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rogerhoward

For most months here grid usage averages less than 1kWh/day at the supplier's daytime Standard Rate thanks to their alternating 12 hour split rate tariff similar to the EdF 20/20 one. Most usage is at a 20% discount ‘off peak’ rate. This exploits the way that solar usage displaces daytime grid use, and this overall saves us here 15% of the 'leccy bill .


It would be very similar for the other months too if the solar was facing south-ish like so many other Microgeners. (It is only due to the East-West orientation plus some autumn and spring shading that there is any significant daytime ‘standard rate’ grid usage between October and February.) Amongst the benefits of having Solar PV, I consequently rank the opportunity of exploiting such a split rate tariff as pretty high.


We use gas for cooking, and have LED lighting (hence why the 20% discount-rate usage is also low). Overall we are slightly below-average users of about 3200kWh/year shown here comprising;
- 12%, 390kWh/year at standard-rate,
- 34%, 1120kWh/year solar, and
- 54%, 1680kWh/year at 20% discount-rate.
The figures are all from a Smart Meter, with the ‘solar usage’ element being generation minus the Export recorded on the Smart Meter.


There are commonly also “Economy 10” tariffs like SSEs Powerfuel that give a 40% discount for 10 off-peak hours a day, which may be even better for south-facing rooftop solar households. A south-facing installation might benefit even more from a tariff with a higher discount that does not cover all the weekend. Here though, there is a combination of low winter solar generation and weekend household consumption to consider.


(N.B. There are some peculiarities to my standard-solar-discount breakdown chart.
(i) March 16th was when the Central Heating was turned off in favour of the lounge gas fire plus storage heater for a month,
(ii) the high usage December 26th to January 2nd period was when the whole household was at home, and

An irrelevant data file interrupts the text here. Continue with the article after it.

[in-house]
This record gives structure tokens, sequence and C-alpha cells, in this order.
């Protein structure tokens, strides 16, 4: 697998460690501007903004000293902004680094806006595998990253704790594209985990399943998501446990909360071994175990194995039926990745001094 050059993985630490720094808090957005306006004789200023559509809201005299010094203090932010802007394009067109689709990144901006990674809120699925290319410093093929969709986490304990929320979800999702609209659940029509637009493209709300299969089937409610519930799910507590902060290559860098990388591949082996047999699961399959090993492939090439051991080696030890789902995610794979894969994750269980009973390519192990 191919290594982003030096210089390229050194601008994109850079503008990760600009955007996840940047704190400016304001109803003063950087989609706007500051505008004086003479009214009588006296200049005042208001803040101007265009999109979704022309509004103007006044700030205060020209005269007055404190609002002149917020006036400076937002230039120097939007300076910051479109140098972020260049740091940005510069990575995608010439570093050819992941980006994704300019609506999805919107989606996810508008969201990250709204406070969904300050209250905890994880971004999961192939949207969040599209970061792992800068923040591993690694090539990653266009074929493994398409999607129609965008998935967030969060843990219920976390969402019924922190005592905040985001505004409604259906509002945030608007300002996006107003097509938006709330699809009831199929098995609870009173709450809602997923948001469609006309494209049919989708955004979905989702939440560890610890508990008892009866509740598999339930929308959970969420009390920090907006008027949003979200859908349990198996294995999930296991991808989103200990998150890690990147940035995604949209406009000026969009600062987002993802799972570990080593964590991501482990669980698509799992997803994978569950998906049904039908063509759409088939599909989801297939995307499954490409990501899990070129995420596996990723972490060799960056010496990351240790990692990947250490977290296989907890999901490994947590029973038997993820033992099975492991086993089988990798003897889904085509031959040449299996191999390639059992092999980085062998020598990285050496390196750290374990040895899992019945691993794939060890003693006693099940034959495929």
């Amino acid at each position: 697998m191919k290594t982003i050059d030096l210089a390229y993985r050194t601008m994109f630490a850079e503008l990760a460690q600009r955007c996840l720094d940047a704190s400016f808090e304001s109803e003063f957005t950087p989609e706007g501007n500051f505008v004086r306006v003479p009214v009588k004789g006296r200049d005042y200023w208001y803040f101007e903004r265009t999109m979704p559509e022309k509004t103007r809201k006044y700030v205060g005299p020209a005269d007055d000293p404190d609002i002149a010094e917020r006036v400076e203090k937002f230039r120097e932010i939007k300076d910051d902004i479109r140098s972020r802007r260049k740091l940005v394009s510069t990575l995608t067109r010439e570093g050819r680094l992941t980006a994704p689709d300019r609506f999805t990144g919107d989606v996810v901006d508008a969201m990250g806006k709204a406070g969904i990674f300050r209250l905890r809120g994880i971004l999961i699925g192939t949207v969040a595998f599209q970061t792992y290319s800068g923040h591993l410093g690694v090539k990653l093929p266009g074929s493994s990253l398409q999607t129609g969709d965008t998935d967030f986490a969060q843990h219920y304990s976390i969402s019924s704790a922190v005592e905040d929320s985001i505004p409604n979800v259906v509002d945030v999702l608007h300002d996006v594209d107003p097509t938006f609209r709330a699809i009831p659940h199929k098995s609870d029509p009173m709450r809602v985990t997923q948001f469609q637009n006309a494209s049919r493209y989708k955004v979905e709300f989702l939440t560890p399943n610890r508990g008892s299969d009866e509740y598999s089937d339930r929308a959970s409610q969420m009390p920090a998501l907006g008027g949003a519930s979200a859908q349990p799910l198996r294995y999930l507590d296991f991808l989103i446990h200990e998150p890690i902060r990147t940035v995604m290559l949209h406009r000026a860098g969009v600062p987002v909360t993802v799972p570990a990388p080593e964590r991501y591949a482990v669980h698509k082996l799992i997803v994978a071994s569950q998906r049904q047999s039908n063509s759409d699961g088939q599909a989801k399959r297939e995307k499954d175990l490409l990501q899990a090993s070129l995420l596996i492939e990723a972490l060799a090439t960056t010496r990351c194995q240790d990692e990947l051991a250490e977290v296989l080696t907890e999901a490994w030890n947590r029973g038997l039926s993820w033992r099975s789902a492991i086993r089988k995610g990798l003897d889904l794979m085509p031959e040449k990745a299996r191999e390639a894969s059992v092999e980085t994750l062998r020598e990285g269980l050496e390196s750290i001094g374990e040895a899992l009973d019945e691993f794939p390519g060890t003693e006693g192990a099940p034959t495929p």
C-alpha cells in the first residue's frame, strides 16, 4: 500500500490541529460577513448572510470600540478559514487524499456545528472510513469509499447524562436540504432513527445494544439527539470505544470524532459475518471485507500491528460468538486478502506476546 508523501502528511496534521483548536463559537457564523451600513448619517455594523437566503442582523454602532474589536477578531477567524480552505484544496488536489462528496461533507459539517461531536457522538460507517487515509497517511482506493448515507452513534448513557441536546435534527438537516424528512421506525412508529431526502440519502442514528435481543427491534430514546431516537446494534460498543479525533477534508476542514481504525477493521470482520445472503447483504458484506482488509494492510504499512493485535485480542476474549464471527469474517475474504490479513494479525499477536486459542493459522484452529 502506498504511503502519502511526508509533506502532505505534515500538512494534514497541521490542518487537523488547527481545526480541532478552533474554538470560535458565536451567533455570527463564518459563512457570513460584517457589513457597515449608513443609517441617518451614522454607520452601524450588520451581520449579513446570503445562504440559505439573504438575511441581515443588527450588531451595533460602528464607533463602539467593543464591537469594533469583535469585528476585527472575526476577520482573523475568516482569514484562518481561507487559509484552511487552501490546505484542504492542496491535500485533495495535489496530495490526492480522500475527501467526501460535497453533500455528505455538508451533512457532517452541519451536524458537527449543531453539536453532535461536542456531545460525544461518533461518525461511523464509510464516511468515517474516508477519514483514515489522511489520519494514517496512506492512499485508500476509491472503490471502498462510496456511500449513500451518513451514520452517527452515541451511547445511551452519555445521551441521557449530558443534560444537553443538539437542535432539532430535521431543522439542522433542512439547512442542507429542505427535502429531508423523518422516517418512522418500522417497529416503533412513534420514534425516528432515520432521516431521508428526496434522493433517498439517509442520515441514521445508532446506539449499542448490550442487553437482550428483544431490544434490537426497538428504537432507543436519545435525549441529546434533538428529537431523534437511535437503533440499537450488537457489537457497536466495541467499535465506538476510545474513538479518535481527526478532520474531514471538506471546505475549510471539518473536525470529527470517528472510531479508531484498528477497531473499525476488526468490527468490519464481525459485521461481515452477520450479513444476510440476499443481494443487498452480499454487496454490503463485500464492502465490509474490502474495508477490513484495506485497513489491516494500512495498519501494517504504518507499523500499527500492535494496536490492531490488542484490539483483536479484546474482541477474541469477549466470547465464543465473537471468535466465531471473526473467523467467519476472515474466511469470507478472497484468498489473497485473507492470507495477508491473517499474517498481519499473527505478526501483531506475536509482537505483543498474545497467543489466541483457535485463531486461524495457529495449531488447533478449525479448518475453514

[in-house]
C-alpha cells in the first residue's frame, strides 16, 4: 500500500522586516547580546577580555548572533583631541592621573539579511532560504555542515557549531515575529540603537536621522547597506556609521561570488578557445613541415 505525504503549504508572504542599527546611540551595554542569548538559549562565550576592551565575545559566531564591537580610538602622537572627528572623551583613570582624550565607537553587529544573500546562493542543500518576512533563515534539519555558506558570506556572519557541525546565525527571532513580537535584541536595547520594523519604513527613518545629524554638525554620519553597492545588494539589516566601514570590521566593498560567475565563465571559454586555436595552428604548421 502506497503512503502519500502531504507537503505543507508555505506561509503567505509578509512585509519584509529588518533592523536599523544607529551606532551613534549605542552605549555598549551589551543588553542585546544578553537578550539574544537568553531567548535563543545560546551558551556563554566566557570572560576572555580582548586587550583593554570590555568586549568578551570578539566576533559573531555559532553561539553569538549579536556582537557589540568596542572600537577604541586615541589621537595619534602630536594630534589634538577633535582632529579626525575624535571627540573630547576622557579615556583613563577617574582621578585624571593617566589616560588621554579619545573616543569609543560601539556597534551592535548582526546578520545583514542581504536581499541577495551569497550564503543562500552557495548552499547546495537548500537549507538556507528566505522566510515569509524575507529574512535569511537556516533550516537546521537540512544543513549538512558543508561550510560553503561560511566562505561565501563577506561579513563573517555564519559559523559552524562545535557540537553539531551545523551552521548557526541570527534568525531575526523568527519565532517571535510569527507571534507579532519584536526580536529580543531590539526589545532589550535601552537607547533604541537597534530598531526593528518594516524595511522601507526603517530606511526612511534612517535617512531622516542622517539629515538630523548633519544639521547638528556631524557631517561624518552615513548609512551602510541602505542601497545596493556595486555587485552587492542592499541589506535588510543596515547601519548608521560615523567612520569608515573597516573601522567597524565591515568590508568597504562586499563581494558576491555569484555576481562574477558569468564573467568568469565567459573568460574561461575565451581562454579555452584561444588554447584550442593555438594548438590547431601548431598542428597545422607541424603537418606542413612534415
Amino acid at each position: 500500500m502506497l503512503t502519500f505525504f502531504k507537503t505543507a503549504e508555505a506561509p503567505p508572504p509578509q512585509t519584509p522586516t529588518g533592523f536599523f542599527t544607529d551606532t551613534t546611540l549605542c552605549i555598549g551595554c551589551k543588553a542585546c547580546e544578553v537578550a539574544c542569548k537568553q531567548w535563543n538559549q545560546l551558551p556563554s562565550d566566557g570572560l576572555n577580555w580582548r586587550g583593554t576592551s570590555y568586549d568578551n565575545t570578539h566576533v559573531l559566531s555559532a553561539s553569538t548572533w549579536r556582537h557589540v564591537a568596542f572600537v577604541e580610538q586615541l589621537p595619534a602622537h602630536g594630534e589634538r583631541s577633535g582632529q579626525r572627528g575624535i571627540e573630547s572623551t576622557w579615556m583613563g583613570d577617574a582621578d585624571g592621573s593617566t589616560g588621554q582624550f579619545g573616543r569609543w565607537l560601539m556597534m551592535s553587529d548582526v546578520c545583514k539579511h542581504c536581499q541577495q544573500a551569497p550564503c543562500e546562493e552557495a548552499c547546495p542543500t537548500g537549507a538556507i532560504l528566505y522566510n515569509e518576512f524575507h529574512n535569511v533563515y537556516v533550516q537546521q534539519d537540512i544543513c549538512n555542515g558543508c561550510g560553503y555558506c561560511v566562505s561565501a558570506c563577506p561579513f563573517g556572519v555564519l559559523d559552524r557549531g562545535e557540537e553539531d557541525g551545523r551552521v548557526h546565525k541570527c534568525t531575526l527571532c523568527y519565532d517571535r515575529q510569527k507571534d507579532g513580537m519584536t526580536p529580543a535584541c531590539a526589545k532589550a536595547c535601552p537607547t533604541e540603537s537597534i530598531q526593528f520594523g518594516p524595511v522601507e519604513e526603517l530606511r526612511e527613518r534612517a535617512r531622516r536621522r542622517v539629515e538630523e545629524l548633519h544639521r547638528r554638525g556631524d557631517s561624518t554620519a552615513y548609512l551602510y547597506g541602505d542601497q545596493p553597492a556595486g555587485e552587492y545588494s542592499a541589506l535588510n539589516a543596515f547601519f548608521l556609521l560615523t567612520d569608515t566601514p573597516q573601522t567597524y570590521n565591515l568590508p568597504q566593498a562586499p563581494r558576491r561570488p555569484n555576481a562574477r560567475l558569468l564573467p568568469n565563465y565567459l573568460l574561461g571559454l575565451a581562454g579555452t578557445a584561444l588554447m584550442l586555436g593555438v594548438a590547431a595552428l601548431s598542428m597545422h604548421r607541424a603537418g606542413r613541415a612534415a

(iii) we were away during the summer solstice period, which would normally and otherwise have been the period of highest solar usage.)








rogerhoward
The long-awaited release of the Competition Markets Authority report into the Energy industry was finally slipped out on, (ahem!), the day of the referendum result. (How's that for covering up an embarrassing delay?!)

The opportunity was missed of banning the loss-leading one-year fixed rate tariffs that have caused so much trouble. But the positive aspect of it - particularly from our viewpoint having solar installations - was the abolition of the consumer choice restricting fiasco of brainbox Ed Davey's 2013 “4 tariffs only” rule for retailers. Hence the subsequent plethora of available tariffs in recent months, and indeed new entrants offering them.

So, our split-rate import tariff Happy Days are here again. Once again we can each find one that complements both our particular solar panels compass orientation for generation on the one hand, and our energy consumption lifestyle on the other hand.

I'd kept our simple dual-rate “Economy 12 plus weekends” tariff through the Davey dark days, although I'd been aware that the weekend aspect of my lower Discount rate had been something that we here had not been able to benefit from in summertime when we're all out and about at weekends. So now I'm reviewing my import tariff, and would suggest others do the same. The potential bill savings are really significant, and there seems to be a huge variety of tariffs on offer.

For example for our lifestyle and our dual-string solar installation, I'm quite attracted to the simple dual-rate Economy 10 tariff. (It's off-peak rate of 7-9p/kWh https://economy10.com/2015/03/22/cheapest-economy-10-prices-updated-mar-2015 happens to be at times of the day that we could concentrate our consumption into. It's peak rate is mostly in the mornings which complements our East-facing 2.5kW ‘morning’ solar string.)

There are also even more attractive multi-rate import tariffs, such as the British Gas Saver and Saver3 for those feeling confident about their “demand shifting”, plus similar ones from new entrant independents.

Those with a concern for being green will have noted that, being grid-friendly, these are also the import tariffs that are inherently green. Indeed the national grid's energy saving plans for the future seem partly predecated on the assumption that consumers will indeed “demand shift” in response to these attractive split-rate tariffs.
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